Marshall went to work teaching math in the city’s high schools and middle schools, always expecting the most from his students. “The only way to pass my class was to pass my tests, ” he says. “I’d give them homework and call their homes. I figured if they could survive me, they’d be fine.”
The students nicknamed him Mean Mr. Marshall. Still, they felt his absolute commitment and clamored to get into his class.
But something happened after they left his middle-school classrooms for high school. “I’d find those kids on drugs, selling drugs, getting pregnant,” he says. “Worst of all, I found myself going to their funerals.”
Those experiences changed him.
“I realized that being a good teacher wasn’t enough,” Marshall says. “My students were getting A’s in math but F’s in life.”
He decided to do something about it. In 1987, Marshall co-founded the Omega Boys Club, to give youth an alternative to the streets and give their lives direction. Many were gang members, and the number-one goal was to keep them out of prison.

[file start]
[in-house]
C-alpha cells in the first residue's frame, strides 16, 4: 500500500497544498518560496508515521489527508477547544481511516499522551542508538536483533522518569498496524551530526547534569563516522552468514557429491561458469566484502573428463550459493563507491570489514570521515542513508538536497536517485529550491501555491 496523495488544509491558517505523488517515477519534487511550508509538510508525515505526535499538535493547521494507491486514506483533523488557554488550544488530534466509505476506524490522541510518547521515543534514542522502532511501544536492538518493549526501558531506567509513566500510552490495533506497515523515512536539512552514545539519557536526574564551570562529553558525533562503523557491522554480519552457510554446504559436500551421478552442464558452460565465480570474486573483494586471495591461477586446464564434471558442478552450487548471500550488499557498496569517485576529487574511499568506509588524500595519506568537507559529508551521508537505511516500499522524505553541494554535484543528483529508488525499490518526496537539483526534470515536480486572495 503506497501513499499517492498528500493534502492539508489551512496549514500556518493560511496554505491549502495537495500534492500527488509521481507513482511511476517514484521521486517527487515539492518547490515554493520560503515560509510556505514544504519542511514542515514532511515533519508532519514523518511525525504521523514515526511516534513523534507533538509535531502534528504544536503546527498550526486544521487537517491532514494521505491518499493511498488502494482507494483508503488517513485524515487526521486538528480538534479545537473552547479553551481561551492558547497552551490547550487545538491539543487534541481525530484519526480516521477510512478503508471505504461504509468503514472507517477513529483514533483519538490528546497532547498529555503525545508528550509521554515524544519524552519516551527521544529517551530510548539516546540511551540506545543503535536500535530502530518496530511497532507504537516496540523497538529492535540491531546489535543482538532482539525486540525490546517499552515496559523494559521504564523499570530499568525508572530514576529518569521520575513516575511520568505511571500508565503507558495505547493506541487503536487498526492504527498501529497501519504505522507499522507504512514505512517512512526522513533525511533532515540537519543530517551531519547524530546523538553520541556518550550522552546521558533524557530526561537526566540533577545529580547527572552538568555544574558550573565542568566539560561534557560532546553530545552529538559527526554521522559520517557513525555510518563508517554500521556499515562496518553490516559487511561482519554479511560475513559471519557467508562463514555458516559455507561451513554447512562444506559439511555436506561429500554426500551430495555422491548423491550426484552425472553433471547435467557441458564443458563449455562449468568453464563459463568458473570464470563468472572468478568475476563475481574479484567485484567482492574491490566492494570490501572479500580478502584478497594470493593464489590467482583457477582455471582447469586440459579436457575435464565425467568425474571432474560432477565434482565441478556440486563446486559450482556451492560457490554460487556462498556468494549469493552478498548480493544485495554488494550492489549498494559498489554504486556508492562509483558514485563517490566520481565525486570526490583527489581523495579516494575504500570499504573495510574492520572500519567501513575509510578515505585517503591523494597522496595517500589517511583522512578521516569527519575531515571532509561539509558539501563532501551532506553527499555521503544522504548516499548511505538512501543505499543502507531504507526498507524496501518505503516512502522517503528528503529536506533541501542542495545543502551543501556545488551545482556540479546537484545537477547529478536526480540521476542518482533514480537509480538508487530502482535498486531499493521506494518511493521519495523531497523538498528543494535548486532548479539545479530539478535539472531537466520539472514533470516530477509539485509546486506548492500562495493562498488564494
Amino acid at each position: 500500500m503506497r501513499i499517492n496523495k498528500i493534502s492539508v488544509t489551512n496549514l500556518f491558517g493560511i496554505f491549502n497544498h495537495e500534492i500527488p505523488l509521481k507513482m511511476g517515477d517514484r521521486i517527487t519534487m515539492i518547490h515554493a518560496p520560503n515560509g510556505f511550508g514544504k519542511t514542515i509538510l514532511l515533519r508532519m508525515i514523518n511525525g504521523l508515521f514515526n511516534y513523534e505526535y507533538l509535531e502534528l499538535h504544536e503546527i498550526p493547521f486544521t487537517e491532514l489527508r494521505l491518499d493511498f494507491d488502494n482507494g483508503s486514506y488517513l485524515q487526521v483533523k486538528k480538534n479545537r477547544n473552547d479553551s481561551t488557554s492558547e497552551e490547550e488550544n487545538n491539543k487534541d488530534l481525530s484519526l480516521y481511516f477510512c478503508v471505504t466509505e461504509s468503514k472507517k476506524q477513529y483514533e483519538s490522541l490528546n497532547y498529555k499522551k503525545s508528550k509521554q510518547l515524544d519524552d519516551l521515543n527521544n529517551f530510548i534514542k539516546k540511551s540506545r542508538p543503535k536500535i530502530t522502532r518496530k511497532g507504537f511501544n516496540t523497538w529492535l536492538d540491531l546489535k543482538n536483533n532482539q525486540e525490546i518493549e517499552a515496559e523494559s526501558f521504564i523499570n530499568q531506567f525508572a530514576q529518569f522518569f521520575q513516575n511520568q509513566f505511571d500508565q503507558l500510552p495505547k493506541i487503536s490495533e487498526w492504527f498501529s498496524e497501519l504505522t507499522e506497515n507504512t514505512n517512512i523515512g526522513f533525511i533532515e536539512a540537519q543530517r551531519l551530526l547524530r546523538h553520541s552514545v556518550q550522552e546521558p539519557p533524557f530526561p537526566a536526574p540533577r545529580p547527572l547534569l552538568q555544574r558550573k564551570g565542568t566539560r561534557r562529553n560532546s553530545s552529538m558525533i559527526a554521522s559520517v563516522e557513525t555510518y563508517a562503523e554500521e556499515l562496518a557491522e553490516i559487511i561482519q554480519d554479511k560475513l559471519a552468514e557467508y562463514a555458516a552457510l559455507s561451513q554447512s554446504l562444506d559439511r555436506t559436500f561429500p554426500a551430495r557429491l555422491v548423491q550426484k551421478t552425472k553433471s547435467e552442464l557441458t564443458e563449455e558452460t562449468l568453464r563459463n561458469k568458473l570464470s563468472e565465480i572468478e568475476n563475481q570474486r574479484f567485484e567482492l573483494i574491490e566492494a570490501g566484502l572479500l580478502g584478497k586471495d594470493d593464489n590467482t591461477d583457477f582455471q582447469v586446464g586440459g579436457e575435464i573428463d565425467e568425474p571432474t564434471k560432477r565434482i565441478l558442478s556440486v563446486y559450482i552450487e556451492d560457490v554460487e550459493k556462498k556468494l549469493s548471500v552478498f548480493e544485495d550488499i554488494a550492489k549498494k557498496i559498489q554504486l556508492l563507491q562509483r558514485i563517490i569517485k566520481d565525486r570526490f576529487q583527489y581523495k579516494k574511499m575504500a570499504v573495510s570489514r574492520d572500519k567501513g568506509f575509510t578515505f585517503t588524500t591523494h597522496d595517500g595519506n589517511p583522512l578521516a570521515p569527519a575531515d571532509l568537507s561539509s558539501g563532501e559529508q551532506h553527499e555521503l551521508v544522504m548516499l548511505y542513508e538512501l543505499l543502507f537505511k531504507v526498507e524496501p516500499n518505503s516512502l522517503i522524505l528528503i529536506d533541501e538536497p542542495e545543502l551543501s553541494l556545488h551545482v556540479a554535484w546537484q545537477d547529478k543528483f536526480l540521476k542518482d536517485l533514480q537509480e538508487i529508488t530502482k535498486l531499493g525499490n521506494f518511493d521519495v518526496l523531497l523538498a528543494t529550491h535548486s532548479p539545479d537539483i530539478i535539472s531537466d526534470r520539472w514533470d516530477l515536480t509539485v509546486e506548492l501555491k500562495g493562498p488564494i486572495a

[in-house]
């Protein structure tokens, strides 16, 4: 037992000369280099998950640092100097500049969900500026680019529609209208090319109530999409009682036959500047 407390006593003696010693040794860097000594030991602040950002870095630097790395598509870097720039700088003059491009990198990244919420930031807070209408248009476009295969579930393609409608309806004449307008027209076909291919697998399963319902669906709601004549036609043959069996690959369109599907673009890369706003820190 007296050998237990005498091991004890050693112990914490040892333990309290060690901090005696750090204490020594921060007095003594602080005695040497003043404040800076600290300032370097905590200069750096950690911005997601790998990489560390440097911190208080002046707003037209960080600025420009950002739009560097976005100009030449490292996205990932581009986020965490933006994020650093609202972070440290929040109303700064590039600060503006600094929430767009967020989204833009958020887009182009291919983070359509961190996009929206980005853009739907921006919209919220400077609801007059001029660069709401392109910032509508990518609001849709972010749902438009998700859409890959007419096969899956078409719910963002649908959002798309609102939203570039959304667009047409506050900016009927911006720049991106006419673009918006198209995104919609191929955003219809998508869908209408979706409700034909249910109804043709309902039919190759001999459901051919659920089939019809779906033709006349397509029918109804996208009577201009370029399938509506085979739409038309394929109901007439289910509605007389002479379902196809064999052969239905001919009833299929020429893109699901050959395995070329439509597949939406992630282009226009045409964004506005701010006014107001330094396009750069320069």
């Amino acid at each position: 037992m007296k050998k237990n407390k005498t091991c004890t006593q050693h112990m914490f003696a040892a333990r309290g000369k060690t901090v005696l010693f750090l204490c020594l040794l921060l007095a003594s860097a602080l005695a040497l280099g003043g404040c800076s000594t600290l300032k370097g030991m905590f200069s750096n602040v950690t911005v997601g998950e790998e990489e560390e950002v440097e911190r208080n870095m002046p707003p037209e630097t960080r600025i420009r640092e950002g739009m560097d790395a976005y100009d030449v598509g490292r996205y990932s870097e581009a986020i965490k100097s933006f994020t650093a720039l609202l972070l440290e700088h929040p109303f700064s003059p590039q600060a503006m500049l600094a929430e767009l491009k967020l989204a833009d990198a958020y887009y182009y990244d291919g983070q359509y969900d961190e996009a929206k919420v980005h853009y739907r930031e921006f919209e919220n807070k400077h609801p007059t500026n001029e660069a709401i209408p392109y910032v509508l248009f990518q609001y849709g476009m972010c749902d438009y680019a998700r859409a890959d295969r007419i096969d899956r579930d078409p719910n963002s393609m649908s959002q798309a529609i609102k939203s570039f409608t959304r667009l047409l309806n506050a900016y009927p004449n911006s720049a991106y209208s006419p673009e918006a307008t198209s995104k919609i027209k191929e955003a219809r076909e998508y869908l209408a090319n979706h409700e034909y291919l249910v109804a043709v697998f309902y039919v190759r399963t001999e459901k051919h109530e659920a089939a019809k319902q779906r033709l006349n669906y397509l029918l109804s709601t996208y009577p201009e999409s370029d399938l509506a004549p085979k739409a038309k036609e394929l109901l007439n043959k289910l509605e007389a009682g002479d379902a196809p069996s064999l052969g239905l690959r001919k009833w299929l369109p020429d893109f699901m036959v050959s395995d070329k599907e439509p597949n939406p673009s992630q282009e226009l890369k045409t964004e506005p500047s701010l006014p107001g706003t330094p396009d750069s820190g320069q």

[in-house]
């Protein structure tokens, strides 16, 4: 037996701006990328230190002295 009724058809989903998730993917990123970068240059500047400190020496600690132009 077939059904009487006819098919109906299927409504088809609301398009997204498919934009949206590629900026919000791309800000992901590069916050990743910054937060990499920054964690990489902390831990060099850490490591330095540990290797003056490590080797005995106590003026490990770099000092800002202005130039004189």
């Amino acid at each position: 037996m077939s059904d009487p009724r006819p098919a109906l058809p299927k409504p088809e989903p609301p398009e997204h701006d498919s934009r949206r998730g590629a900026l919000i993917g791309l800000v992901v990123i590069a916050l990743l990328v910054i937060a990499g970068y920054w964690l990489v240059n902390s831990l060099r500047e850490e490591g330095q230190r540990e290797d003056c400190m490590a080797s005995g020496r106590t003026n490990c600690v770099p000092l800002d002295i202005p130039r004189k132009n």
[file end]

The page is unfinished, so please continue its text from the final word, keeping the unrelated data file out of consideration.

About 30 young people attended the first meeting, but half of them dropped out when they learned how much work was required. The 15 who showed up at the second meeting were enthusiastic, however, and at the third meeting they brought their friends. Since then, the club has never had to recruit kids. They just show up.
Marshall’s message was a simple one: If you stick with the program, you pick the college and I’ll find a way to get you there.
“The irony was I had no money. I had three kids of my own and needed to get them through school,” Marshall says. “But I had faith that if you do good things, good things will happen.”
It never should have worked, Marshall admits, but somehow it did. KGO-TV aired a five-part series on the club, followed by an on-air pitch from the station’s general manager, the late Russ Coughlan, to support the program. The money came in and is still coming.
Today, students who stay with the program and are accepted to college can apply for an Alive & Free scholarship worth up to $10,000 per year. They’re awarded based on several factors, including family need.
This year, the organization is celebrating its 200th college graduate. “And 50 of those 200 have graduate degrees,” Marshall says.